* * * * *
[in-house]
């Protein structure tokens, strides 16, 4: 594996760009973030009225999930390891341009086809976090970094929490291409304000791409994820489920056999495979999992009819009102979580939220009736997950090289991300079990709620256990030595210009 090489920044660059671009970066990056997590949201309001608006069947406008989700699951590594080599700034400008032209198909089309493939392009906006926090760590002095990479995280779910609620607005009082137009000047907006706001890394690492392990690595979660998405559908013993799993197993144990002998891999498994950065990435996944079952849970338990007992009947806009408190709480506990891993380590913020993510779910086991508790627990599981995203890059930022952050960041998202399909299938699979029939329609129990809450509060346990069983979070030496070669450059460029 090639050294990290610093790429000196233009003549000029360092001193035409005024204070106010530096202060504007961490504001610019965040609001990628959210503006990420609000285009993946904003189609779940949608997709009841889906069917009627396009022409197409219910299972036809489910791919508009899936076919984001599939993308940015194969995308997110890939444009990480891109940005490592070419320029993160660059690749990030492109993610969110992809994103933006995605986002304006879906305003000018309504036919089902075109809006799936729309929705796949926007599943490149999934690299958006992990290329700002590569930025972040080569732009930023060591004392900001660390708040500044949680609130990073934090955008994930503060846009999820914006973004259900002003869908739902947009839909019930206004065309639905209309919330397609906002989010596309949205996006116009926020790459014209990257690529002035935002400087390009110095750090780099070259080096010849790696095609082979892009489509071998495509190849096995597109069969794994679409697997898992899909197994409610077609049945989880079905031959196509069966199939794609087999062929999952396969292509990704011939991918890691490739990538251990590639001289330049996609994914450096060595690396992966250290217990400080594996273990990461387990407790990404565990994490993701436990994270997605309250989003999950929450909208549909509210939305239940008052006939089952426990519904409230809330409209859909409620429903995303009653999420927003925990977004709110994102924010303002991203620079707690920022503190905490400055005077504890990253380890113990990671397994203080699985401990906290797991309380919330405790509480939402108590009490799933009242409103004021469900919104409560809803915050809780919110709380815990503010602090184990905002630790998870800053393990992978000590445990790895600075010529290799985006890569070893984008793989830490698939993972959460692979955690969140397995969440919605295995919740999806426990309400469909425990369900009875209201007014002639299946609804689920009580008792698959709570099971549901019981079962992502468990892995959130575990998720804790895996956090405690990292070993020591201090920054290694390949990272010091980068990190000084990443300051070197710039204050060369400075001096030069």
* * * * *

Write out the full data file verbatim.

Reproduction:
[in-house]
């Protein structure tokens, strides 16, 4: 594996760009973030009225999930390891341009086809976090970094929490291409304000791409994820489920056999495979999992009819009102979580939220009736997950090289991300079990709620256990030595210009 090489920044660059671009970066990056997590949201309001608006069947406008989700699951590594080599700034400008032209198909089309493939392009906006926090760590002095990479995280779910609620607005009082137009000047907006706001890394690492392990690595979660998405559908013993799993197993144990002998891999498994950065990435996944079952849970338990007992009947806009408190709480506990891993380590913020993510779910086991508790627990599981995203890059930022952050960041998202399909299938699979029939329609129990809450509060346990069983979070030496070669450059460029 090639050294990290610093790429000196233009003549000029360092001193035409005024204070106010530096202060504007961490504001610019965040609001990628959210503006990420609000285009993946904003189609779940949608997709009841889906069917009627396009022409197409219910299972036809489910791919508009899936076919984001599939993308940015194969995308997110890939444009990480891109940005490592070419320029993160660059690749990030492109993610969110992809994103933006995605986002304006879906305003000018309504036919089902075109809006799936729309929705796949926007599943490149999934690299958006992990290329700002590569930025972040080569732009930023060591004392900001660390708040500044949680609130990073934090955008994930503060846009999820914006973004259900002003869908739902947009839909019930206004065309639905209309919330397609906002989010596309949205996006116009926020790459014209990257690529002035935002400087390009110095750090780099070259080096010849790696095609082979892009489509071998495509190849096995597109069969794994679409697997898992899909197994409610077609049945989880079905031959196509069966199939794609087999062929999952396969292509990704011939991918890691490739990538251990590639001289330049996609994914450096060595690396992966250290217990400080594996273990990461387990407790990404565990994490993701436990994270997605309250989003999950929450909208549909509210939305239940008052006939089952426990519904409230809330409209859909409620429903995303009653999420927003925990977004709110994102924010303002991203620079707690920022503190905490400055005077504890990253380890113990990671397994203080699985401990906290797991309380919330405790509480939402108590009490799933009242409103004021469900919104409560809803915050809780919110709380815990503010602090184990905002630790998870800053393990992978000590445990790895600075010529290799985006890569070893984008793989830490698939993972959460692979955690969140397995969440919605295995919740999806426990309400469909425990369900009875209201007014002639299946609804689920009580008792698959709570099971549901019981079962992502468990892995959130575990998720804790895996956090405690990292070993020591201090920054290694390949990272010091980068990190000084990443300051070197710039204050060369400075001096030069």